Thought 10 : The Springbok Coaching Squad
After months of speculation, reams of newsprint and pages and pages of electronic comment, the not-so-secret is out of the bag.
Allister Coetzee is the bravest man in the rugby universe and has accepted the job of Springbok Coach.
His appointment was announced by SARU boss Oregan Hoskins at a media briefing yesterday. The entire Bok management team was announced at the same time.
The full Springbok Team Management is:
Head coach: Allister Coetzee
Assistant coach (backline): Mzwandile Stick
Assistant coach (forwards): Johann van Graan
Team manager: Ian Schwartz
Team doctor: Dr Jerome Mampane / Dr Conrad von Hagen (Southern Kings)
Strength and Conditioning coach: Dr Warren Adams
Physiotherapist: Vivian Verwant
Physiotherapist: Tanu Pillay
Logistics manager: JJ Fredericks
Media manager: Rayaan Adriaanse
PR manager: Annelee Murray
At first glance this is a very experienced management team, with just one exception, rookie Mzwandile Stick.
Johann van Graan continues as forward coach, the job he had under Heyneke Meyer, although he no longer has Pieter de Villiers as his scrum coach assistant.
Ian Schwartz carries on as team manager, again a role he filled under Meyer.
Vivian Verwant, JJ Fredricks, Rayaan Adriaanse, and Annelee Murray all continue in their respective back-room roles as before, while Tanu Pillay, joins Verwant as an additional Physio, after sterling service as Physiotherapist with the Springbok Women’s and the Sevens Women’s teams for a number of years.
Dr Jerome Mampane moves up to the senior team after serving as team doctor for the Junior Springboks over the past three years.
The Springboks’ strength and conditioning will fall under Dr Warren Adams who has been involved with various national squads for some years.
There are some holes in this line-up. I see no Defence coach, no Kicking coach, no Scrum coach, no Lineout specialist, no Ruck and Maul specialist, no Video Analyst, and no Skills specialist. Perhaps Coetzee gets to chose his own people for these positions, perhaps SARU has decided that they are unnecessary extra salaries that they do not want to pay? Who knows?
At the outset I have to emphasise that Mzwandile Stick was a superb rugby player and an absolute pleasure to watch when on the field. However, his appointment as the Springbok back line coach does raise some eyebrows. After just one year’s experience coaching at under 19 level with the Eastern Province U/19 squad, Stick joins the coaching staff despite having been an out-and-out Sevens specialist for most of his playing career. I am skeptical about his ability at this level as he is completely untested and unproven at any senior level of the game. I am hoping that he succeeds, and that he will bring some really attack minded flair to the set-up.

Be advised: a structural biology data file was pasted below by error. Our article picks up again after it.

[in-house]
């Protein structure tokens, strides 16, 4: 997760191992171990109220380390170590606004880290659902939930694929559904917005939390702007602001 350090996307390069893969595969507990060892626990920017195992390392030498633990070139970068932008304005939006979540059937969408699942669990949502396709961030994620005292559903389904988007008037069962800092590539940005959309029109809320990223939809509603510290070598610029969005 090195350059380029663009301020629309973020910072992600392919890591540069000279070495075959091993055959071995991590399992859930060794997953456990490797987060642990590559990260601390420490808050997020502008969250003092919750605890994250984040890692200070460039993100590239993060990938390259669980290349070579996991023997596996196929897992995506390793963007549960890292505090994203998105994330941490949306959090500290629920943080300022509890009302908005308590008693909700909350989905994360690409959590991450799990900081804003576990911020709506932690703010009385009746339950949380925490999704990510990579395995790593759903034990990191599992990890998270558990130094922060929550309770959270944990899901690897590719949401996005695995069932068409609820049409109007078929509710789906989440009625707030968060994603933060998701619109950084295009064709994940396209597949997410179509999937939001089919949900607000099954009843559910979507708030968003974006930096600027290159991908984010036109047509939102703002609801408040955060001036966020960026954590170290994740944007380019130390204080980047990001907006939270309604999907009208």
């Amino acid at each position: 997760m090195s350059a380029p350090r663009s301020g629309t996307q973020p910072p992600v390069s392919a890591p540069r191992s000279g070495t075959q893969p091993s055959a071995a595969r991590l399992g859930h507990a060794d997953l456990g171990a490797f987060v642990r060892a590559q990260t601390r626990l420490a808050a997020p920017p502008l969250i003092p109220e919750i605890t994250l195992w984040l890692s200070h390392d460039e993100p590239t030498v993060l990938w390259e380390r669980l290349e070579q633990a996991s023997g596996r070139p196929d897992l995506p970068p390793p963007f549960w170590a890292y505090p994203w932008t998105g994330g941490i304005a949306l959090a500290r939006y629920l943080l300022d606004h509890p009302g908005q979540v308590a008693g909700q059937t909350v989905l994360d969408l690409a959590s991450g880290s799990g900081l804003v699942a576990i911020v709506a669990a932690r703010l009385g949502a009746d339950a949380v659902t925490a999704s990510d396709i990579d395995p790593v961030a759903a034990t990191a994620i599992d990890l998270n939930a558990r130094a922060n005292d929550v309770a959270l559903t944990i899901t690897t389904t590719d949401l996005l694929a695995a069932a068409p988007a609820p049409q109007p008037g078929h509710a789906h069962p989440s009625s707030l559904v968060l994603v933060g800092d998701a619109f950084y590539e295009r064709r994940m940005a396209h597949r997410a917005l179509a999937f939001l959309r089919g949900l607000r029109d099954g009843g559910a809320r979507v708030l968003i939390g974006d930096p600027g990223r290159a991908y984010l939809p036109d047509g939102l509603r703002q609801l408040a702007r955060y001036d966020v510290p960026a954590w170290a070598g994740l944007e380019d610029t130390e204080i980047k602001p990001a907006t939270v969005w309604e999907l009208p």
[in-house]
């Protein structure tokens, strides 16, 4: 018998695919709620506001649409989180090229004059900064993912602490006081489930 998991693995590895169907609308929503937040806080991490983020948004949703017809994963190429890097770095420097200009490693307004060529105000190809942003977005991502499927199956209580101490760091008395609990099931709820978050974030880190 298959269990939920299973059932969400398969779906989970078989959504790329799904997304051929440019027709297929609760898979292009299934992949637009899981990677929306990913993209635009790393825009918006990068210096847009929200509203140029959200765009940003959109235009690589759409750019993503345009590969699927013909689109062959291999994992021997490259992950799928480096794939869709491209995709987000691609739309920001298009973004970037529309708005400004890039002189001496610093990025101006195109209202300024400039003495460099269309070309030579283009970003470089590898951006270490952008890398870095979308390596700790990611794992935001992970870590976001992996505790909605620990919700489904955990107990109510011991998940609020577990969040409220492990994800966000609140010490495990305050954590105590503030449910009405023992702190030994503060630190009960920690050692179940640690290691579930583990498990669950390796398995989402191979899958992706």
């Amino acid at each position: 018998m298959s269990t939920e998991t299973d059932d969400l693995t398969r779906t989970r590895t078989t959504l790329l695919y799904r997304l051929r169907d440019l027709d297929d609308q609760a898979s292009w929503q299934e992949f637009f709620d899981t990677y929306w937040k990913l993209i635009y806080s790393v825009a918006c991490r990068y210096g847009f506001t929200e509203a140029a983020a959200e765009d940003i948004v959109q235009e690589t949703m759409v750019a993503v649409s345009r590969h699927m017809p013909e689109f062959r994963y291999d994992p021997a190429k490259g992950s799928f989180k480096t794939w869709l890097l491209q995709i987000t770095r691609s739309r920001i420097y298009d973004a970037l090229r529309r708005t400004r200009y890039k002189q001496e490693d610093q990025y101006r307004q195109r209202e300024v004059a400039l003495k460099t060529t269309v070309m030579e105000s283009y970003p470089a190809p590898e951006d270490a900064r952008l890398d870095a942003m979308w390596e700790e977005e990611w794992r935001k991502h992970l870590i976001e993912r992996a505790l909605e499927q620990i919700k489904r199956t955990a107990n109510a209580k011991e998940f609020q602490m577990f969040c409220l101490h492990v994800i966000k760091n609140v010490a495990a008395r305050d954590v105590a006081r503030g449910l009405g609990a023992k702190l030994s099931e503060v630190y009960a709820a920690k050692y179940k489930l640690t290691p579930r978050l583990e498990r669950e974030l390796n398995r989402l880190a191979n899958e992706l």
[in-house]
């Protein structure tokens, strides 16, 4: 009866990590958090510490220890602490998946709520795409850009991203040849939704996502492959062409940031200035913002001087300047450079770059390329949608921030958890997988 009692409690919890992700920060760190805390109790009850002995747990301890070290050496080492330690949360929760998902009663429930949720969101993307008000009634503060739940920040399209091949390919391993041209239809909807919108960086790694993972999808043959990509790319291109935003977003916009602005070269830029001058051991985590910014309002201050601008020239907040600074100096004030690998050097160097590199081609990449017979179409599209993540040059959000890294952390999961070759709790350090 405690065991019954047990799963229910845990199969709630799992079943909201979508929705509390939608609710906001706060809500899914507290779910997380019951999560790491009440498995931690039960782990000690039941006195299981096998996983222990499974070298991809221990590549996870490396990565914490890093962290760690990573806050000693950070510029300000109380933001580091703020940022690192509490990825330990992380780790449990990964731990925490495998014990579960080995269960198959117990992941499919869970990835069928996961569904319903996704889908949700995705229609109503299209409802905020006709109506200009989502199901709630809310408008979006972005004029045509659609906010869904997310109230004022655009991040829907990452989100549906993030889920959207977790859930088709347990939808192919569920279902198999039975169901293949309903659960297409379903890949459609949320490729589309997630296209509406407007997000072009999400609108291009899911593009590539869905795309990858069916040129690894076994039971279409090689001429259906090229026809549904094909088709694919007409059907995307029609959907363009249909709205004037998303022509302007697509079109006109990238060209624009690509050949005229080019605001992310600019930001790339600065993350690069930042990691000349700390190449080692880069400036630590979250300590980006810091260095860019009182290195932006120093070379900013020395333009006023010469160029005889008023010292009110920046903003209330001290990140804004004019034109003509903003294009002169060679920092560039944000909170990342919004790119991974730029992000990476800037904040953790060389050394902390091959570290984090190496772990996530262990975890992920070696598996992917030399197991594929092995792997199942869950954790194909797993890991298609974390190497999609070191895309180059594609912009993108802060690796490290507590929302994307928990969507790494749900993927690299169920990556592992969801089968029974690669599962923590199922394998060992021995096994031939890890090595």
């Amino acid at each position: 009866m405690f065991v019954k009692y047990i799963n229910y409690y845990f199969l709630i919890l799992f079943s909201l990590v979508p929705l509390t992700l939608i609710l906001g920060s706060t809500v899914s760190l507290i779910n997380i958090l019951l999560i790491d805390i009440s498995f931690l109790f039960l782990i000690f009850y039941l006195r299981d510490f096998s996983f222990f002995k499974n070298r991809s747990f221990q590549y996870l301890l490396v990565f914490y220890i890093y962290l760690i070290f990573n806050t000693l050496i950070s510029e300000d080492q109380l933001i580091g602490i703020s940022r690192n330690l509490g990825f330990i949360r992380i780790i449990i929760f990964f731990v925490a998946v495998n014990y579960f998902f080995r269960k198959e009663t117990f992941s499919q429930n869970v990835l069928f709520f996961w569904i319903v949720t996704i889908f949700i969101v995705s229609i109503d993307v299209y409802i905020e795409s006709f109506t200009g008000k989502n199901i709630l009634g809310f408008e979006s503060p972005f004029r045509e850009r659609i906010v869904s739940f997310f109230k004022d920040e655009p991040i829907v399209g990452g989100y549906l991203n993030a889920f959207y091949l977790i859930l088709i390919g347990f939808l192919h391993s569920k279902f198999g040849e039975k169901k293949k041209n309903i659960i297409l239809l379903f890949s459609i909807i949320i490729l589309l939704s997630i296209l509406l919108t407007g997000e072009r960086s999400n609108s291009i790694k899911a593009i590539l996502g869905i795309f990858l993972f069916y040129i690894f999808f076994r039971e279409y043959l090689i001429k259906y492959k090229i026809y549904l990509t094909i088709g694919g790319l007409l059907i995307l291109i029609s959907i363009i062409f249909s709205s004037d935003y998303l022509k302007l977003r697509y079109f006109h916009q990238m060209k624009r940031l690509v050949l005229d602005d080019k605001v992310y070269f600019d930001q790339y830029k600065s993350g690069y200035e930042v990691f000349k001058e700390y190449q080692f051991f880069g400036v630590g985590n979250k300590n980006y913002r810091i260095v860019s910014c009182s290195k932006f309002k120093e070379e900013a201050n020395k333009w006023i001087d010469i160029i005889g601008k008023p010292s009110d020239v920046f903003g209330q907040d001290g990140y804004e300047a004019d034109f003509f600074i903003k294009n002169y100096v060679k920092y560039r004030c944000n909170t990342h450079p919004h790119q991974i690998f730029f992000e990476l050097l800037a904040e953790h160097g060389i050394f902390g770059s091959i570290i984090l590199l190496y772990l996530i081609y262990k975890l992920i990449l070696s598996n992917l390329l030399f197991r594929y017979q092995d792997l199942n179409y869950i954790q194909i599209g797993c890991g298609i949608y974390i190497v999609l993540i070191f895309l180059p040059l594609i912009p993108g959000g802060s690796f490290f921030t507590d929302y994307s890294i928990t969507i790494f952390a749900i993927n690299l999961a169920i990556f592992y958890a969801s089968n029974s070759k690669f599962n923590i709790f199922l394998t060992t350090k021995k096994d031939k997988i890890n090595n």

If I take a good look at this team, other than Stick, they are a solid, experienced management squad, and seem well equipped for the job that lies ahead. I have just one or two small questions: Did Allister Coetzee pick his own management team, or was the team imposed on him by SARU? Was there some political involvement in the appointment of Stick? Why has SARU waited until April to announce an appointment that the world had identified back in November last year?
Let me give my view on the choice of Allister Coetzee as Bok coach. Four years ago he was mooted as an alternative to Heyneke Meyer, but Meyer was seen as some kind of deity descending from heaven to save South African rugby and was the choice of almost every media hack, rugby pundit, and commentator active in this country. How wrong they were!
Coetzee’s candidacy was pooh-poohed on the basis that he had never won a Super Rugby title and that his coaching record was not a “winning record” – once again, how wrong they were!
Coetzee briefly coached the EP Kings when they were known, for some obscure reason, as the Mighty Elephants; he assisted at the Sharks; he then assisted Jake White with the Springboks when they won the 2007 World Cup; he coached Western Province to two Currie Cup titles and the Stormers to the top the South African Super Rugby log twice, making to a Super Rugby final and finishing as runner’s up once. He left the Stormers after six years in charge to go and coach Kobe Steel in Japan.
Perhaps his biggest failing as a coach was a focus on rock solid defence first, and scoring tries second, but of all the South African candidates available for the job of South African coach, he has far and away the best record!
He is a very good coach, who establishes a excellent rapport with his players while avoiding controversy, sidestepping rugby politics and provincial factions. He has shown a penchant for staying below the radar and avoiding pronouncements and swagger at media briefings, unlike some of his predecessors in the Bok hot seat. He is an astute judge of players and the game, and thoroughly deserves an opportunity at the top level of the game.
Many have made loud noises about the Lion’s Johan Ackermann as a possible Bok coach. I think his time will come, but at the moment he has just one Currie Cup title on his record sheet, and nothing more. Yes, he has built a formidable Lions outfit and will probably guide them to some serious honours as the next couple of years pass, but he is not ready for the Bok job yet!